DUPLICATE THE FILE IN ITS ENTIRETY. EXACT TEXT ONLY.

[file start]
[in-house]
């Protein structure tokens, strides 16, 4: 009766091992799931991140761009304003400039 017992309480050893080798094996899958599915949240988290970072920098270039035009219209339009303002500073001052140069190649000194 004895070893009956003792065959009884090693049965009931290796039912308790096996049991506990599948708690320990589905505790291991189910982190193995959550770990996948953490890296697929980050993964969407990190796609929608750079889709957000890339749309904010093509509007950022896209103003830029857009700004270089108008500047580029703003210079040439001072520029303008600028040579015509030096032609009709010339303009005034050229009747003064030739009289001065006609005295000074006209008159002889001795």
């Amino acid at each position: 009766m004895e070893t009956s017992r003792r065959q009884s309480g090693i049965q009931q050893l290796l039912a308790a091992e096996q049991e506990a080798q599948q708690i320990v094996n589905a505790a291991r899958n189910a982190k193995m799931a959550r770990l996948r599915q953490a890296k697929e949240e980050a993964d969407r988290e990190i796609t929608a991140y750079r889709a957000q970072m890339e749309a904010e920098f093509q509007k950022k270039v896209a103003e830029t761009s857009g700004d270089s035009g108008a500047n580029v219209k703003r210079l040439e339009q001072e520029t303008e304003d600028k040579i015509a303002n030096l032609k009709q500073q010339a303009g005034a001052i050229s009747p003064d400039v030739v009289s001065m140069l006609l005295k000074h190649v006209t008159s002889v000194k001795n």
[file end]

[in-house]
């Protein structure tokens, strides 16, 4: 009766091992799931991140761009304003400039 017992309480050893080798094996899958599915949240988290970072920098270039035009219209339009303002500073001052140069190649000194 004895070893009956003792065959009884090693049965009931290796039912308790096996049991506990599948708690320990589905505790291991189910982190193995959550770990996948953490890296697929980050993964969407990190796609929608750079889709957000890339749309904010093509509007950022896209103003830029857009700004270089108008500047580029703003210079040439001072520029303008600028040579015509030096032609009709010339303009005034050229009747003064030739009289001065006609005295000074006209008159002889001795």
């Amino acid at each position: 009766m004895e070893t009956s017992r003792r065959q009884s309480g090693i049965q009931q050893l290796l039912a308790a091992e096996q049991e506990a080798q599948q708690i320990v094996n589905a505790a291991r899958n189910a982190k193995m799931a959550r770990l996948r599915q953490a890296k697929e949240e980050a993964d969407r988290e990190i796609t929608a991140y750079r889709a957000q970072m890339e749309a904010e920098f093509q509007k950022k270039v896209a103003e830029t761009s857009g700004d270089s035009g108008a500047n580029v219209k703003r210079l040439e339009q001072e520029t303008e304003d600028k040579i015509a303002n030096l032609k009709q500073q010339a303009g005034a001052i050229s009747p003064d400039v030739v009289s001065m140069l006609l005295k000074h190649v006209t008159s002889v000194k001795n």